Some things just are. They took shape before homosexuals were allowed to be (to some extent, at least) themselves. People tend not to ask questions because no one tells them there are questions to be asked. And it is for this reason that clergymen have been able to exercise such social control over the ages. Before Darwin, when creationism was for many the only explanation for the mysteries of our universe, this was easier for them. Now it is not so easy, because fewer and fewer people are falling for the counterfeit explanations of our existence.

Yet it is only by continually asking questions that change for the better is ever achieved. Unfortunately, so many religionists believe they have all the answers. And people who have all the answers cease asking questions, and we don’t move on.

It is clear to me and many other humanists that the continued established status of the church in what should be the secular governance of our country will continue to mean that for every step we take forward we will take a step or two back. Those against reform speak of the stabilising power the Lords has on the Commons’ decision making. Yet I see no reason why a reformed lower chamber should not become the only chamber, with all necessary safeguards and stabilising influences built into its machinations.

There are probably many elements of instability in the way our country is governed. I would argue that high on the list is the Church, with its continued interference in matters of state. These should be an entirely secular thing, and leaving the Church’s hold on power intact can only contribute to a placing of religion above human rights. Given disestablishment, a written constitution and a Bill of Rights, we’d be setting out on the path towards making us all equal and valued citizens.

A friend who became a foe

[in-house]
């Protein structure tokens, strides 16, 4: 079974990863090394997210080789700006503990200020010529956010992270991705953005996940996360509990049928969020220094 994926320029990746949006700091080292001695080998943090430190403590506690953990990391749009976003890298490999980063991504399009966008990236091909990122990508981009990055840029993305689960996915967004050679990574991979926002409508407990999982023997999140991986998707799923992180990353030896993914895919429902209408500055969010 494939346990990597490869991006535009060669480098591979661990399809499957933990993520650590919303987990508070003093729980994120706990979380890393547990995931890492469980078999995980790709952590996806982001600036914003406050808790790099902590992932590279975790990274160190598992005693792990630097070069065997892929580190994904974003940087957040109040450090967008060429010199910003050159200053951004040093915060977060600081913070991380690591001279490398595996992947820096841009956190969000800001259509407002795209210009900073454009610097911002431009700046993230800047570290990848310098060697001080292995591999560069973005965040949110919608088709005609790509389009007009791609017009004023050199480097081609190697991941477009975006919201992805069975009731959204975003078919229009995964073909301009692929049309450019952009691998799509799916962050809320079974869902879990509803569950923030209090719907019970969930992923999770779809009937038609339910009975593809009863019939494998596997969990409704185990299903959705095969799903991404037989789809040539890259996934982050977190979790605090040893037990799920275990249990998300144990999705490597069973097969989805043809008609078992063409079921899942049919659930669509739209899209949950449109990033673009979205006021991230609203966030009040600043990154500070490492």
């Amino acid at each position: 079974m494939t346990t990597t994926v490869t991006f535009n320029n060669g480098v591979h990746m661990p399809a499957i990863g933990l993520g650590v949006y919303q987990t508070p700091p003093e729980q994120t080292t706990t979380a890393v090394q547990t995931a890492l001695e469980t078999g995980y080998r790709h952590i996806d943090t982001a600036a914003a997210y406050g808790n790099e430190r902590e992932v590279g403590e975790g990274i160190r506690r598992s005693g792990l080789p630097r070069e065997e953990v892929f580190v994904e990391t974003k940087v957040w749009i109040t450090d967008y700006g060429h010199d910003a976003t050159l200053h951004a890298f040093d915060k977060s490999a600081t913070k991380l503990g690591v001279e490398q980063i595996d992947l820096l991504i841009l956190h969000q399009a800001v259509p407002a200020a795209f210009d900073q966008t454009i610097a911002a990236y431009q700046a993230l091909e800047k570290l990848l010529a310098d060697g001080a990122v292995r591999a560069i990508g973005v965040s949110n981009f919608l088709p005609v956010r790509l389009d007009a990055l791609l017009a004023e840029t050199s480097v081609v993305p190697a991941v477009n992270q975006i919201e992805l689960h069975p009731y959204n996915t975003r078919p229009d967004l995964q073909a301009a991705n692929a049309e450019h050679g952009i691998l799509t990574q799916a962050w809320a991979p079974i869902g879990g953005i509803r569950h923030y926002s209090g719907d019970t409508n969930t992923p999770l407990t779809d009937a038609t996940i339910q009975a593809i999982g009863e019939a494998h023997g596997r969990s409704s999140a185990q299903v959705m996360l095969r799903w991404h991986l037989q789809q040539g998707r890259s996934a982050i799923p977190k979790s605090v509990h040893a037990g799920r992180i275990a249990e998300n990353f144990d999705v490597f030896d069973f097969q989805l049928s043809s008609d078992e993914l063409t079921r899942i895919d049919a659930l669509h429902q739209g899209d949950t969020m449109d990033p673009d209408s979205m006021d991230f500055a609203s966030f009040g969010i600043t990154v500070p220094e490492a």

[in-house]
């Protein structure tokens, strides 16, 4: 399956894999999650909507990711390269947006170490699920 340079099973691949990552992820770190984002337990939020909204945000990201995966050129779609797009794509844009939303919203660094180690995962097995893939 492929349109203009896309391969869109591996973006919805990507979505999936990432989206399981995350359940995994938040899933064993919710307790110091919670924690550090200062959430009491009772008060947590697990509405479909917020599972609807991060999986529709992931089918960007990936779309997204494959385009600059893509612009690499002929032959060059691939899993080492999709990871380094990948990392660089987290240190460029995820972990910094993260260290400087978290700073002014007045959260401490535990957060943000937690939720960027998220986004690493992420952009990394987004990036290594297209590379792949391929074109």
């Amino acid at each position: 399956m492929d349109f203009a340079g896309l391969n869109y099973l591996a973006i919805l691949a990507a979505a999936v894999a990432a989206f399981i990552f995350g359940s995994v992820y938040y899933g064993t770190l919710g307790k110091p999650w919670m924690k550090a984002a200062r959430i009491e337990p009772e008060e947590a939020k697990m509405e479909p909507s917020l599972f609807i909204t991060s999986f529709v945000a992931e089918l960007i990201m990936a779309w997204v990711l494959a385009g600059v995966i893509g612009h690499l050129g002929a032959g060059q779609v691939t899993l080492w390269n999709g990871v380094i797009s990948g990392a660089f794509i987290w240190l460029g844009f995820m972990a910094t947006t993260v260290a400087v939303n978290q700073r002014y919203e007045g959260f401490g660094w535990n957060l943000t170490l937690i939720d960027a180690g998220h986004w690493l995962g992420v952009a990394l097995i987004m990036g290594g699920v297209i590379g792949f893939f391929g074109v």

How did a man who did so much to advance gay rights become a darling of the ‘gay cure’ brigade? Pink Humanist editor BARRY DUKE poses the question.

WHEN the BBC reported that Robert Spitzer, the influential American psychiatrist credited with establishing a modern classification of mental disorders, had died last year, it pointed out that one of his greatest achievements was his successfully push to remove homosexuality’s classification as a mental disorder in 1973.

Until that point, the Diagnostic and Statistical Manual of Mental Disorders (DSM) – the handbook used by health care professionals in the US and much of the world as the authoritative guide to the diagnosis of mental disorders – had classified homosexuality as an illness, designating it a “sociopathic personality disturbance”.

Spitzer said he pressed for the change after meeting gay rights activists and determining that homosexuality could not be a disorder if gay people were comfortable with their sexuality. “A medical disorder either had to be associated with subjective distress, pain or general impairment in social function,” he told the Washington Post.

Dr Jack Drescher, a gay psychoanalyst, described it as a major advance for gay rights. “The fact that gay marriage is allowed today is in part owed to Bob Spitzer,” he told the New York Times.

But in 2001, after publishing a study that was gleefully seized upon by the religious right, gay rights organisations accused him of a major betrayal. That study, seen as supporting reparative therapy that could turn gay people straight, set in motion a huge evangelical “gay cure” imdustry that did immense harm to thousands of members of the LGBTI community.

It also unleashed a flurry of critical commentaries. With a few exceptions, these were merciless. One cited the Nuremberg Code of Ethics to denounce the study as not only flawed but morally wrong. “We fear the repercussions of this study, including an increase in suffering, prejudice, and discrimination,” concluded a group of 15 researchers at the New York State Psychiatric Institute, to which Spitzer was affiliated.

Spitzer in no way implied in the study that being gay was a choice, or that it was possible for anyone who wanted to change to do so in therapy.

But that didn’t stop socially conservative groups from citing the paper in support of just those points, according to Wayne Besen, executive director of Truth Wins Out, a non-profit group that fights anti-gay bias.

On one occasion, a politician in Finland held up the study in Parliament to argue against civil unions, according to Drescher. “It needs to be said that when this study was misused for political purposes to say that gays should be cured – as it was, many times – Bob responded immediately, to correct misperceptions,” said Drescher.